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Book Review: Shadow Prowler by Alexey Pehov

Genre: Epic/High Fantasy, Adventure
Hardcover: 400 pages
Publisher: Tor Books
Publication Date: February 16, 2010
ISBN-10: 0765324032
ISBN-13: 978-0765324030
Author Website: Alexey Pehov

In Alexey Pehov’s English language debut Shadow Prowler, the first book in a trilogy, all the wonderful things about epic fantasy in the style of Robert Jordan and J. R. R. Tolkien are to be found.

Harold is a master thief in the great city of Avendoom, seat of a human kingdom, and a key player in world politics. Though successful and seemingly innocuous in identity, Harold has drawn the eye of someone powerful in government, who sees Harold as their best chance (after two previous failed attempts) to recover the magic Horn which can hold at bay Avendoom’s great nemesis, the evil magician known as The Nameless One.

The tale breaks up into two discernable, though not delineated parts. In the first, Harold is given his primary quest, but spends some time in Avendoom in furtherance of that goal. This first part of the novel reminds me a great deal of the old first-person shooter videogame Thief. As in that game, Harold must complete certain tasks in order progress his mission, all while using his thieving skills and his two-shot crossbow. Like any good RPG game-like novel, although there is a primary goal, there are many side quests, and Harold gets caught up in finding a statue of importance to several races as well as stopping by the local merchant to stock up on weaponry, and a short quest involving betrayal of an ally. During this period, the reader is introduced to the character of Harold, a no-nonsense professional who is supremely confident externally, but rife with doubts about his suitability on the inside, especially when he becomes the subject of a prophecy.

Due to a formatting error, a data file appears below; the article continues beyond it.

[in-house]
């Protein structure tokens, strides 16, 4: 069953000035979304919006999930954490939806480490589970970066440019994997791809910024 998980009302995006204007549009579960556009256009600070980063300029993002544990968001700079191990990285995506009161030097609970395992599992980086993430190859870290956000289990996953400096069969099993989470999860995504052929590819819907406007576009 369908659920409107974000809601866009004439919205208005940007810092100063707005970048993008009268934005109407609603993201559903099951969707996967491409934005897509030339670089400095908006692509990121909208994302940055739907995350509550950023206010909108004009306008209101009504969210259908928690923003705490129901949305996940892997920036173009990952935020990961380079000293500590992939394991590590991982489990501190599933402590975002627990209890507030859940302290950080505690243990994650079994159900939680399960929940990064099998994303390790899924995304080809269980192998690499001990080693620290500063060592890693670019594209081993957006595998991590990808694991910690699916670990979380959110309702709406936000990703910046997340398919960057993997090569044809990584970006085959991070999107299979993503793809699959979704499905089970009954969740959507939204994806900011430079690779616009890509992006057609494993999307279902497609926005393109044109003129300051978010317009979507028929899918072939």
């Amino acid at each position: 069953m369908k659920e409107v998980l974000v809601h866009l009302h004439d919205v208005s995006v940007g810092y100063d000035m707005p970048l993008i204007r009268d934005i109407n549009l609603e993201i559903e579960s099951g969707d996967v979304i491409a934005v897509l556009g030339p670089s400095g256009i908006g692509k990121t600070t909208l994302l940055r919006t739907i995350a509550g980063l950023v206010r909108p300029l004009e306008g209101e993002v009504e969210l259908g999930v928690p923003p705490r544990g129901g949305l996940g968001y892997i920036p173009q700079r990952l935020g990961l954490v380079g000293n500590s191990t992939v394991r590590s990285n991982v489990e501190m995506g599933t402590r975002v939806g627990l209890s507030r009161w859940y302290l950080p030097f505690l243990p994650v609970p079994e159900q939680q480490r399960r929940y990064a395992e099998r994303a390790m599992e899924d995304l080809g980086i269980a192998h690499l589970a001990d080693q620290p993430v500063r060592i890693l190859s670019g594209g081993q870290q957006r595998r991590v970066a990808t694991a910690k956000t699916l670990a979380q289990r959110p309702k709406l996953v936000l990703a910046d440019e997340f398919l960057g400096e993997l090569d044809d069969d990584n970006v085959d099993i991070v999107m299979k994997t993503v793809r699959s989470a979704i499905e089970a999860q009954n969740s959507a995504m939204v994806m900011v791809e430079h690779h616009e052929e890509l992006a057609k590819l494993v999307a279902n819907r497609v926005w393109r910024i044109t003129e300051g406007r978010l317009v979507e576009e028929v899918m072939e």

The second part of the novel follows a standard epic quest storyline. Harold finally leaves Avendoom as the companion of an elfess, a band of merry men called the Wild Hearts, and an often annoying goblin court jester. In this portion of the tale, Harold gets to know his companions, has a few run-ins with cronies of The Nameless One, and basically moves toward the first step in his goal of retrieving the Horn from Hrad Spein, the burial place of heroes and home of monsters.

Many of the traditional fantasy races make an appearance in this novel, though they do not entirely take the standard form. Elves and orcs, a related race in Tolkien’s mythology, are even more closely related in this epic. Unusually, the elves are not the first race of the world, ogres are. Goblins exist, but are a rare breed. Humans predominate, but they do not seem to have yet taken over the world, being only once race among several.

Pehov’s magic system is not new, but it allows for potentially more complexity than most epic fantasies. In his system, there are both shamanic and wizardly magic, neither of whose practitioners like each other very much. Shamanic magic is the more powerful of the two, but is limited for immediate use due to the need to complex ritual to make it occur. The magic of wizards, on the other hand, is immediate though often less powerful. Magic is also on the wane, and fewer and fewer magicians have the power that once existed.

Though pretty standard for an epic fantasy in content, I enjoyed Pehov’s Shadow Prowler for its first person perspective. The story is told entirely though Harold’s eyes, and there is a presumption of events occurring outside of his range of vision which adds a level of danger and excitement to the tale. Oddly, on occasion Harold refers to himself in the third person, and I’m not sure whether this is a quirk of Andrew Bloomfield’s translation or particular to the text. I think it is peculiar to the text, and when it happens (which is not often) it had the strange effect of the making the story even more real to me, as if referring to oneself in third person only made Harold all the more concrete. It’s hard to explain, but I assure you, even if it was a mistake, it is a useful one.

Because this story is a translation from Russian, there are some idioms that don’t translate really well into English, but overall, Bloomfield’s translation is excellent, and the poetic descriptions coupled with near instantaneous action hooked me in the first few chapters and were what kept me reading. Pehov also keeps the story moving with his matter-of-fact writing style, and by having several plotlines working at once so that I felt that I was as much enacting a role-playing videogame as reading a book.

Though readers who do not like the standard tropes and traditional plotlines will likely despise this novel, I found Pehov’s work to be wonderfully entertaining. The writing style takes a little getting used to – likely an effect of translation – but once you do, Harold becomes the type of capable anti-hero that so often appeals in this day and age.

Shadow Prowler is a novel that will appeal to fans of Stan Nicholls or Michael Moorcock. It is an epic quest story full of action sequences and little downtime for extended or protracted introspection. Highly entertaining, Shadow Prowler hits all the right marks, and epic fantasy fans are going to want to add this book to their collection.